Monday, June 17, 2002

hot honey mustard

Ever since I tasted homemade mustard, I lost interest the store-bought variety; none of which could compare. My housemate's mother made it, but do you believe it? She would not give me the recipe. So I've done some searching and experimenting, and surprisingly enough the best recipe I came up with was inspired by Euell Gibbons' method described in Stalking the Wild Asparagus. Though I was surprised by the use of flour, it does temper the hotness of the ground yellow mustard. I find it a more sensible addition than eggs, which I saw in a few recipes. I want something that keeps! Then I can send it in little jars for Christmas presents and not worry about them.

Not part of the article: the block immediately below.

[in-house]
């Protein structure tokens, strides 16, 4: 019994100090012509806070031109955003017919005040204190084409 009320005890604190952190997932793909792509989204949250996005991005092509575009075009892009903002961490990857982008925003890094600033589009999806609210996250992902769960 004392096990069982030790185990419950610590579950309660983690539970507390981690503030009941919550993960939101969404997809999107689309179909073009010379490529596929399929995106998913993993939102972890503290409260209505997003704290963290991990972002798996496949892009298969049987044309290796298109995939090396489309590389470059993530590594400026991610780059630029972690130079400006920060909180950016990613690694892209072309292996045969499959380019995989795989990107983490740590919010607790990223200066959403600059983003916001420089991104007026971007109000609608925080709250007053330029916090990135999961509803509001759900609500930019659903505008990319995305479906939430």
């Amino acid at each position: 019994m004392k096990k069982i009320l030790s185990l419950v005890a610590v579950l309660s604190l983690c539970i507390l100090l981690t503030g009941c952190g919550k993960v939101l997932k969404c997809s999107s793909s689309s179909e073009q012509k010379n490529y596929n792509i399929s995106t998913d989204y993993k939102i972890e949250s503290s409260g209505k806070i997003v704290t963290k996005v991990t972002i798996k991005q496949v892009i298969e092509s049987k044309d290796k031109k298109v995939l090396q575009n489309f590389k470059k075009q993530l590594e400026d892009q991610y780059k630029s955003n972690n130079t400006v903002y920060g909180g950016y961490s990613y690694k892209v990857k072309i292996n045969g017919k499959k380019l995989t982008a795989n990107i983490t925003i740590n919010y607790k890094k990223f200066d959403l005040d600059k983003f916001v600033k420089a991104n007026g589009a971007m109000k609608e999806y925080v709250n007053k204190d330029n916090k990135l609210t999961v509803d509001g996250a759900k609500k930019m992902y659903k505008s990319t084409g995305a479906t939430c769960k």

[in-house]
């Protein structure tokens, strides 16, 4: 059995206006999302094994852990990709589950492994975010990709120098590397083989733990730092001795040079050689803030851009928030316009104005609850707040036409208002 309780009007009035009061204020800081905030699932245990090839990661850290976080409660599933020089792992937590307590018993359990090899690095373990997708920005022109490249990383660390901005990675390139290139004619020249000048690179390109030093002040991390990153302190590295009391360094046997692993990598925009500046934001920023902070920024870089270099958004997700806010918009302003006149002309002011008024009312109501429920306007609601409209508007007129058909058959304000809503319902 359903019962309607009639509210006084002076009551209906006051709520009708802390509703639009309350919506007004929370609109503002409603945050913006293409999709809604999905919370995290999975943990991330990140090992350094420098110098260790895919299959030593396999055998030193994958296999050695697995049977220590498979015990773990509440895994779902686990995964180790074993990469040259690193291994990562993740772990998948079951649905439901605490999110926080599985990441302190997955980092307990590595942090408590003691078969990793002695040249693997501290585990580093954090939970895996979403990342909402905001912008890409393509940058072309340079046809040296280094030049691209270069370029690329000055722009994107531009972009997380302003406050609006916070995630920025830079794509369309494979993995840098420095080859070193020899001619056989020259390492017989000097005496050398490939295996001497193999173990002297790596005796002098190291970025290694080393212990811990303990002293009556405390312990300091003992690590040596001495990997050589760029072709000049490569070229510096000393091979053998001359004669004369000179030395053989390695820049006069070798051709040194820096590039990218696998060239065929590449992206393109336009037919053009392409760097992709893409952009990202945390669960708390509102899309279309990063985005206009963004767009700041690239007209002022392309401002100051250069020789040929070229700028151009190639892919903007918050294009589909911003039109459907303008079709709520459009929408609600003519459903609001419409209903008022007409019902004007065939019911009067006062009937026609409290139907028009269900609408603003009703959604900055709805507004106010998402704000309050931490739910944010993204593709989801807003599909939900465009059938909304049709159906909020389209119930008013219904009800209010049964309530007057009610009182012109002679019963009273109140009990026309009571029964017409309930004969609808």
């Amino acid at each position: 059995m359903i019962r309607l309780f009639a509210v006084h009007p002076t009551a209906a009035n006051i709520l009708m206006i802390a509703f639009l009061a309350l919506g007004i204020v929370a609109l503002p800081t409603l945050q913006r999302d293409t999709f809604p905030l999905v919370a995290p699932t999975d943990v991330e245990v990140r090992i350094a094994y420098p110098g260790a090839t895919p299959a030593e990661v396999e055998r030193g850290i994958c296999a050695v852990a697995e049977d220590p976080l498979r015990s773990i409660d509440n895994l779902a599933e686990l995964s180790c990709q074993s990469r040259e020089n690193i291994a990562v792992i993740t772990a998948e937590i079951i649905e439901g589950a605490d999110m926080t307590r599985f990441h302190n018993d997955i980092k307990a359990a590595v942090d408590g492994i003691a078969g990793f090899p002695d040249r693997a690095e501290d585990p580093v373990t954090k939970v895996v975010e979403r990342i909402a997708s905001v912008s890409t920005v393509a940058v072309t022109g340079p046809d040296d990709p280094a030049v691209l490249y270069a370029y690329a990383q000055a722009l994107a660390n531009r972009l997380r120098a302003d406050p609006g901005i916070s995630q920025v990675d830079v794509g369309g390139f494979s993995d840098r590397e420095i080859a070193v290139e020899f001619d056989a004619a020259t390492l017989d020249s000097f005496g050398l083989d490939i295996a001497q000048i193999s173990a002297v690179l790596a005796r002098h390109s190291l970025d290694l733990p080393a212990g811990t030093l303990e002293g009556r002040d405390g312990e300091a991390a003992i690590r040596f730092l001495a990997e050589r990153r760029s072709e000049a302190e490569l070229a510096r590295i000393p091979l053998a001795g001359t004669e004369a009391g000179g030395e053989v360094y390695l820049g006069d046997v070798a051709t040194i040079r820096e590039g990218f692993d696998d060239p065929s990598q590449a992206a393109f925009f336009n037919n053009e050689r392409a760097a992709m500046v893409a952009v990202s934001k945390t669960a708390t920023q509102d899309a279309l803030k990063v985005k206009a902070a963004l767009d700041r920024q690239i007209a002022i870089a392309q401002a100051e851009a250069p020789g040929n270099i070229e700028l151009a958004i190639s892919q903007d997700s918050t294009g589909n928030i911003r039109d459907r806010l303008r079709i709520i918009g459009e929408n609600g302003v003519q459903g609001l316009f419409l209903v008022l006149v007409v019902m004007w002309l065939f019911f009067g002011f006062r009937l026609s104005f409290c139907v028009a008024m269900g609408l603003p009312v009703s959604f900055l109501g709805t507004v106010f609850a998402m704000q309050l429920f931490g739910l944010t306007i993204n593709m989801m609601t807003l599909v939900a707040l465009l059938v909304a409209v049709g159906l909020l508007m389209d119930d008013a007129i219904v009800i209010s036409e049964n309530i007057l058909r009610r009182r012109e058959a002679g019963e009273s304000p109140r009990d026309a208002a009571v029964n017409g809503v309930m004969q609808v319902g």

In a large cast-iron fry pan, roast a cup or so of whole wheat pastry flour, stirring frequently with a wooden spoon. The aroma is wonderful.

Add the toasted flour to a bowl with an equivalent amount of ground yellow mustard seed. (More flour for a milder mustard; less for hotter.)

Add other dry ingredients you like--my favorites are dried crumbled tarragon and garlic salt. I plan to try some turmeric one of these days.

Stir in vinegar (balsamic is special), water, and honey until you get it to the right consistency and taste. Put in those cute little jars you've saved.

It tastes smooth with the bit of sweetness from the honey, and then suddenly you're hit from behind with an intensity that makes your eyes tear. That's good mustard.